What Marilyn failed to recognize was that JFK was involved with hundreds of women over the course of his run as Senator then President. He used prostitutes, escorts, interns, movie stars, models, and any other woman who caught his eye. Every female he met was a conquest. “If I don’t have sex every day, I get a headache,” John F. Kennedy would remark to anyone who would listen, from British Prime Minister Harold Macmillan to a lowly senatorial aide. Even in the pantheon of sexual narcissists drawn to politics, Kennedy’s obsessive conquesting remains the gold standard for bad behavior. Marilyn herself had traits of narcisissm, not surprising for a celebrity. Perhaps it makes sense that the two would eventually engage in an affair although certainly Marilyn was never known to make such crude confessions.The only woman he didn’t pursue with any zealousness was his wife. Jackie fell for Jack very soon after they met and ended an engagement to another man of considerable wealth and social prestige….her mistake, perhaps.
In 1960 Jack began campaigning for President. He left a very pregnant Jackie Kennedy behind to attend a beach party at his brother-in-law’s house in Los Angeles that lasted for two days. He spent two nights with Marilyn, who had fallen head over heels for the future President. The conspiracy surrounding the Kennedys, Robert and Jack, on the last night of Marilyn’s life is merely rumour and unfounded. One myth suggests they had her killed, an absurd allegation. A dead Marilyn was more dangerous to the Kennedys than a live one. Many people knew about the affair and had Marilyn been targeted by Jack it wouldn’t take J Edgar Hoover or Sam Giancana long to uncover the truth in order to ruin him. Besides Jack had no reason to kill Marilyn Monroe. She posed him no threat. She allegedly claimed she owned a red book that contained government information told to her by Jack, but this is the type of flimsy news they probably engaged in after sex. Robert Kennedy, although a messenger between Marilyn and Jack, wasn’t likely to be involved with Marilyn. He may have maintained a distant friendship with her but he functioned to clean up Jack’s messes after the President abruptly ended relationships with his women, including other actresses.
Dr. Ralph Greenson , Marilyn’s psychiatrist, made a strange statement after Marilyn’s death that seemed to implicate Jack Kennedy in her death. More likely, he referred to Marilyn’s despondency after Jack refused to see her. Marilyn died by her own hand … an accidental drug overdose. She deliberately ingested 40 Nembutal tablets but that isn’t known if she did so all at once or over the course of a day. She may have miscalculated the number of drugs she was able to handle in her system although 40 capsules seems excessive even for Marilyn. Her last phone call to Peter Lawford, JFK’s brother-in-law, is quite telling: “Say good-bye to the President and say good-bye to you too, ’cause you’re a nice guy.”These sound like the words of a person who is planning on ending her life. When Marilyn made the phone call she probably hoped Lawford would go to her house and save her. Instead, he called her lawyer who in turn contacted her agent. Her lawyer was just about to leave for Marilyn’s home when the agent called her back, stating he’d spoken to the housekeeper, Evelyn Murray, who insisted Marilyn was fine. Murray might have made the statement after Marilyn told her she was “going to bed now,” then retired for the evening. Murray had no way of knowing that disaster would strike that evening. “On this particular day she wasn’t lively and enthusiastic and she was very quiet.” On the other hand when asked if Murray thought Marilyn was in the mindset to take her own life, stated, “I doubt that very much.” Yet later in the same interview, Murray stated she saw Marilyn’s phone cord snaking beneath her door and “of course I was very alarmed.”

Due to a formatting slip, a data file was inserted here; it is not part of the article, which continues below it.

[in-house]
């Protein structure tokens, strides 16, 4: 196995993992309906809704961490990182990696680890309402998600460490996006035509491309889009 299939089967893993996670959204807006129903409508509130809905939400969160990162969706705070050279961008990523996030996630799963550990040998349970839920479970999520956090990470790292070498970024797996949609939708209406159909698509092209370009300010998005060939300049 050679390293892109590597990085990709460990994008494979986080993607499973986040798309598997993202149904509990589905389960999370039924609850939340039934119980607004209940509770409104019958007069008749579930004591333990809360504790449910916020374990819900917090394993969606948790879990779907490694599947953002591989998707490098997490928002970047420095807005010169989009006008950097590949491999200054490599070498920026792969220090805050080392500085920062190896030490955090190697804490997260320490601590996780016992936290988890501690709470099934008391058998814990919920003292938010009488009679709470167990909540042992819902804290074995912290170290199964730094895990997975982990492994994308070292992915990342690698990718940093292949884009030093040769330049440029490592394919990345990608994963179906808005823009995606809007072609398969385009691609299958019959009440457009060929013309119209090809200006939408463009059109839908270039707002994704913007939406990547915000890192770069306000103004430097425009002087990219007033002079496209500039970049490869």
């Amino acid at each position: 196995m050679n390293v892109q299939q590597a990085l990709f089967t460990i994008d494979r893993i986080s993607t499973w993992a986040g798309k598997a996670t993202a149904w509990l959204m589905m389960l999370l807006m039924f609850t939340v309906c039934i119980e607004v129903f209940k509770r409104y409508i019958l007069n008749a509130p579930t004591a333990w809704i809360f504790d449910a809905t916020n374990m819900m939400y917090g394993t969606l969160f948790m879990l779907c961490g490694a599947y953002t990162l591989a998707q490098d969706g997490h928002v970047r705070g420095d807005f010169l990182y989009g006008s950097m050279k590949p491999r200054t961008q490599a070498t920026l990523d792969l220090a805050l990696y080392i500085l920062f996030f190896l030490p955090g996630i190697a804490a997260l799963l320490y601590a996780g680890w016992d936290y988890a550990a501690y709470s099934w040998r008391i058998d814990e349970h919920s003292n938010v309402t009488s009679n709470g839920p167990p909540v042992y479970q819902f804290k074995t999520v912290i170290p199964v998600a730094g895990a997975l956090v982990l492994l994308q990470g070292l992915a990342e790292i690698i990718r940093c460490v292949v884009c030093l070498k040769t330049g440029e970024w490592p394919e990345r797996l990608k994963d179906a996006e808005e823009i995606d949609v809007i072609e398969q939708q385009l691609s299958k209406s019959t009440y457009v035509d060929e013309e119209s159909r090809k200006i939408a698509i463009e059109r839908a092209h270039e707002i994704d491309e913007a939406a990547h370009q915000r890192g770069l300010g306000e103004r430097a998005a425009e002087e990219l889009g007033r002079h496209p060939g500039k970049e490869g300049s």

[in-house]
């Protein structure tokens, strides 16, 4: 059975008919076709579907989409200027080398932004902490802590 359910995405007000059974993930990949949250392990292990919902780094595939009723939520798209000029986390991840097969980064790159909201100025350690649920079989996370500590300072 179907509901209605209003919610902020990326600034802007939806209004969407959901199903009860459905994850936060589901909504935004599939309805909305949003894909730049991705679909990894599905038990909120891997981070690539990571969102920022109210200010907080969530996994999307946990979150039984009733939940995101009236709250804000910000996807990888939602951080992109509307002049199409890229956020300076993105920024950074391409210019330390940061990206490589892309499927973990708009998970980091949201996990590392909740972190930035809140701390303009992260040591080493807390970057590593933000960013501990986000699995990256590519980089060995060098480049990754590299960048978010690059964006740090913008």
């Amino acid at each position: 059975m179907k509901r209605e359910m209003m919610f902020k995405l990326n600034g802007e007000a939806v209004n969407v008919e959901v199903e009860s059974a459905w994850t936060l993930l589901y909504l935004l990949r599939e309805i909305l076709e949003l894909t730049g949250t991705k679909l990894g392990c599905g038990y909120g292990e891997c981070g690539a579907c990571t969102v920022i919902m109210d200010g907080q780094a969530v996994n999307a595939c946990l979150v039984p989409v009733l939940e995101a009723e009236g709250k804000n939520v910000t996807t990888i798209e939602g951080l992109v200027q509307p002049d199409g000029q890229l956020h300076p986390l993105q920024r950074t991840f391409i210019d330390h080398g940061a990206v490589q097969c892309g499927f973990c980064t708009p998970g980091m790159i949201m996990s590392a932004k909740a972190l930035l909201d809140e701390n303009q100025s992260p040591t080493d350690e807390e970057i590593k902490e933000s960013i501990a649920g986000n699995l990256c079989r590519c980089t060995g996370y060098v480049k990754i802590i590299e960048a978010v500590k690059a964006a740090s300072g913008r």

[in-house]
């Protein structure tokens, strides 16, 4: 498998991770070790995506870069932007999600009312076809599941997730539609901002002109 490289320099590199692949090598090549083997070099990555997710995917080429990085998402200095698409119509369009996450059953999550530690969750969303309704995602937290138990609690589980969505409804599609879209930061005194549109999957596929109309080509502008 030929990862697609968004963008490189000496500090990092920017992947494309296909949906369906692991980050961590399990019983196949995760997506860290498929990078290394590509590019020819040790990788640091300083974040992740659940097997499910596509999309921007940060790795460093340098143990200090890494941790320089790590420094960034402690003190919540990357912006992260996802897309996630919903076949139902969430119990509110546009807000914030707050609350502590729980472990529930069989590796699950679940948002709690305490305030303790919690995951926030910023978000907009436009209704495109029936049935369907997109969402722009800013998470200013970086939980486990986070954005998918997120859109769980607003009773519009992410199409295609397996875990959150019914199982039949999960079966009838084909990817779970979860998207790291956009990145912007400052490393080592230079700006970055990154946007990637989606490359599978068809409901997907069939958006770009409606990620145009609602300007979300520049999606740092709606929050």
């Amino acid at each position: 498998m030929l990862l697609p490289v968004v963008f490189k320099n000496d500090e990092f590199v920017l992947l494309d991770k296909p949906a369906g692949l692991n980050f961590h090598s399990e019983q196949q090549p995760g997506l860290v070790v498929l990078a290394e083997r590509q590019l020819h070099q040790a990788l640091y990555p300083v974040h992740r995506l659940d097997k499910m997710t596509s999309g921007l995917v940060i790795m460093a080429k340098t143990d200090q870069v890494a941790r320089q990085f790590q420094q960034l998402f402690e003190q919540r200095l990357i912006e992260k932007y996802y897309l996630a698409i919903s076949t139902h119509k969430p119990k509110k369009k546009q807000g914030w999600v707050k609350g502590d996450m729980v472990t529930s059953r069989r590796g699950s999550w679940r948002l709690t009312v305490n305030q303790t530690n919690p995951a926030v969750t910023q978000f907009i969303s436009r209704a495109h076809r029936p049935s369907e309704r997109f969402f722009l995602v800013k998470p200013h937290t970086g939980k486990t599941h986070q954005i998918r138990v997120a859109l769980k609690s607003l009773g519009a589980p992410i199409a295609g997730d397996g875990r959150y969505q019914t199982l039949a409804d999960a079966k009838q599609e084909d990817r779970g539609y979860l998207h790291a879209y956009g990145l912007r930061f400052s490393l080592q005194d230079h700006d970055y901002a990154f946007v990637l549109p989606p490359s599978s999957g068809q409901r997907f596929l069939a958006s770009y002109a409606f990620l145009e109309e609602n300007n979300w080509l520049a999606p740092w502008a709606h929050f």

It’s contradictory statements such as these that suggest a conspiracy where there is none. Perhaps in her 80’s Murray’s memory is not what it used to be. Or just as possible is that speaking about Marilyn’s death is the highlight of her life and her career. It isn’t that she wants to fabricate tales about that night. More likely she feels very important, more important than she ever has in her life, and this is her moment to elicit reactions. The journalist also may have gently pushed Murray in the direction of conspiracy for his purposes: he wanted a controversial documentary that would capture millions of viewers. Murray’s comment of course I was alarmed, sounds like a response to a question such as “weren’t you alarmed?” (the implication being, “didn’t you react appropriately?”)
At the time of Marilyn’s death no one made mention of her affair with JFK, or her acquaintance with Bobby Kennedy. There were those who suspected the affair but the nation was ignorant of the situation. Even one year after Marilyn’s death the paparazzi sought to expose the relationship. They wouldn’t let it lie and the public never will either.